Pepsi’s Holiday Campaign With Desus Nice and The Kid Mero Is a Moving Tribute to Bodegas

Pepsi’s Holiday Campaign With Desus Nice and The Kid Mero Is a Moving Tribute to Bodegas

By  |  December 11, 2020  |  Uncategorized  |  No Comments

While some essential workers received a chorus of accolades in the advertising world in the first couple phases of pandemic marketing, others have continued on in the background without much of a nod from the folks who rely on them day in and day out.

Convenience and grocery store workers certainly fall into the latter category. In New York City, of course, that’s the bodega owner and worker—a community staple for nearly everyone who lives in one of the five boroughs.

Heading into the holiday season, Pepsi’s north division—which encompasses New York City—chose to turn the spotlight onto bodegas with more than a short-lived round of applause. The campaign, which launches today, includes a short film highlighting one bodega in the Bronx that’s been hit particularly hard this year.

In the film, titled The Bodega Giveback, Desus Nice and The Kid Mero—the Bronx-based comedy duo behind the Bodega Boys podcast and hosts of Showtime’s late-night show Desus & Mero—surprise Juan Valerio, the owner of JJN Corp Deli and Grocery, with news that Pepsi will be covering his rent for the next year. It’s also sending spotter vans to 14 bodegas around the boroughs from today through Dec. 20, where representatives will pass out prepaid credit cards to patrons on their way into the bodega, encouraging them to spend the extra money at the store. Separately, 20 additional bodegas will receive cash prizes, in varying amounts, from Pepsi during the holiday season.

“Bodegas are the lifeblood of the neighborhood and are central to the culture of New York,” Desus Nice and The Kid Mero said in a statement. “We’re children of immigrants—Juan’s story is our story—so we’re excited to work with Pepsi to be able to pay it forward and help him like he has done for so many.”

An active member of the tight-knit community surrounding his bodega, Valerio has been working in the bodega for 30 years since he came to the U.S. at 16 years old. Now he owns it.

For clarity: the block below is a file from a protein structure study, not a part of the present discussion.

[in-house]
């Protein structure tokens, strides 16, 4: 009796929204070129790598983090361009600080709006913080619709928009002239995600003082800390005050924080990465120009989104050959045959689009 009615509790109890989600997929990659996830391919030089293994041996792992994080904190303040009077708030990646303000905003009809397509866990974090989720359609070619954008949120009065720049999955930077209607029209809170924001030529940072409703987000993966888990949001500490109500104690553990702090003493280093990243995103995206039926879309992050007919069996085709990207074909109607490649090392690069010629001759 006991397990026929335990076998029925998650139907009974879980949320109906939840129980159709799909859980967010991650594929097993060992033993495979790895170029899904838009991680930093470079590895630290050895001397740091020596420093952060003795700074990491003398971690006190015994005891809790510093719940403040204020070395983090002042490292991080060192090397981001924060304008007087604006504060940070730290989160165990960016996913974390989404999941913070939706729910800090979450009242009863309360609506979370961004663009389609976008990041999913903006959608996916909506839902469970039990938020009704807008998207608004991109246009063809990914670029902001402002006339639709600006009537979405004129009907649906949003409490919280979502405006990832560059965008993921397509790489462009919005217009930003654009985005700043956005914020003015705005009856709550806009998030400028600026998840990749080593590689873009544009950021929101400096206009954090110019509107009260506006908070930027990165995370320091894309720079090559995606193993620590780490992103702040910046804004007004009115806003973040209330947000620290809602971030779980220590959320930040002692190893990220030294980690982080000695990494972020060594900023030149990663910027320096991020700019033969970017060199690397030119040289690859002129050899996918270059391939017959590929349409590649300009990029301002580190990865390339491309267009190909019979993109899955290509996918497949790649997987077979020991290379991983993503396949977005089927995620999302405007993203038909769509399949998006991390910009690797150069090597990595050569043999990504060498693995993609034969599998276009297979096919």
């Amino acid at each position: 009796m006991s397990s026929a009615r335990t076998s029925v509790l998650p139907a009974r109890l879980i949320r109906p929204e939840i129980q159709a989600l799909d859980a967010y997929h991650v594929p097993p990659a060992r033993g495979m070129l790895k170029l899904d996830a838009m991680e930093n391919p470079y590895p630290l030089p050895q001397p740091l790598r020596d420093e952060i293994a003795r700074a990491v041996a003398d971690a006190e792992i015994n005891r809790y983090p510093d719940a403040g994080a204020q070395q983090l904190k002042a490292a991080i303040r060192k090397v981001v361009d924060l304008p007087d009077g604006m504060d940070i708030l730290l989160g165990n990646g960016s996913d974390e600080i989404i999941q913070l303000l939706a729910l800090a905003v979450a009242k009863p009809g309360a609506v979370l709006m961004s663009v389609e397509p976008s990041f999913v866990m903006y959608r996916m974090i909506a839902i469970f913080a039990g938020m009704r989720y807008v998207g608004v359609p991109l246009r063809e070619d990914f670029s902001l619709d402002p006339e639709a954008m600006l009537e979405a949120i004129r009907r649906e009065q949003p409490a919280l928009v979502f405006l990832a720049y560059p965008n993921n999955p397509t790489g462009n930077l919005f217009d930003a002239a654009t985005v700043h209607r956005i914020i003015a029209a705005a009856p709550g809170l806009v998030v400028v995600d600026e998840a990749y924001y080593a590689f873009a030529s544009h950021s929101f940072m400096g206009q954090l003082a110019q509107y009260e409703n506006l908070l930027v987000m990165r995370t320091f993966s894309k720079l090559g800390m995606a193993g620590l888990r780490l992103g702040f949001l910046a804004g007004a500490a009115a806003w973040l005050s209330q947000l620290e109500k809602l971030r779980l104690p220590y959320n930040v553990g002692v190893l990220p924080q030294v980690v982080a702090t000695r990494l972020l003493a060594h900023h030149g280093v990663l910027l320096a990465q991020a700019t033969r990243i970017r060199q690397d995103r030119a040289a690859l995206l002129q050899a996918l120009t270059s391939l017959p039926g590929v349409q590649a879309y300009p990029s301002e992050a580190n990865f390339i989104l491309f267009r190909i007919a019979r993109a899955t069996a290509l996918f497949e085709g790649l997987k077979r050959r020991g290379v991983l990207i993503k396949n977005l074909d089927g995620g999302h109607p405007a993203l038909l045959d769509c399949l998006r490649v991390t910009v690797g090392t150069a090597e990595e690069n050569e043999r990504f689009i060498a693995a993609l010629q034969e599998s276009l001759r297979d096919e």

“My whole life is here,” he explains in the short film.

In April, Valerio lost his father to Covid-19. He initially closed the store for a few days, but quickly reopened as a way to honor his father.

“It’s something very powerful, to lose what you love the most in a split second,” Valerio said. “He always taught me to work. Staying closed was disrespectful to him.”

The Bodega Giveback, produced by VaynerMedia, also includes input from several community members who’ve been relying on JJN Corp Deli and Grocery, for decades. They testify to the ways that the bodega has supported them over the years, such as postponing payment on essentials during hard times and staying stocked and open during the pandemic when supply lines were strained.

“I’m getting choked up about it now,” Audrey Eaddy, a community member who said she’s been shopping at the bodega for 29 years, said in the film. “It really serves the community.”

Umi Patel, Pepsi’s chief marketing officer for the north division, noted that the pandemic has taken a toll on bodegas in a lot of ways. In addition to income loss limiting consumer spending, there are also far fewer tourists circulating around the city—a significant source of patronage for many small business owners.

Patel also stressed how important bodegas are for Pepsi as a business. “There are markets that are heavily reliant on small business like bodegas,” she said. “New York City is one of them.”

About the Author: Kathryn Lundstrom

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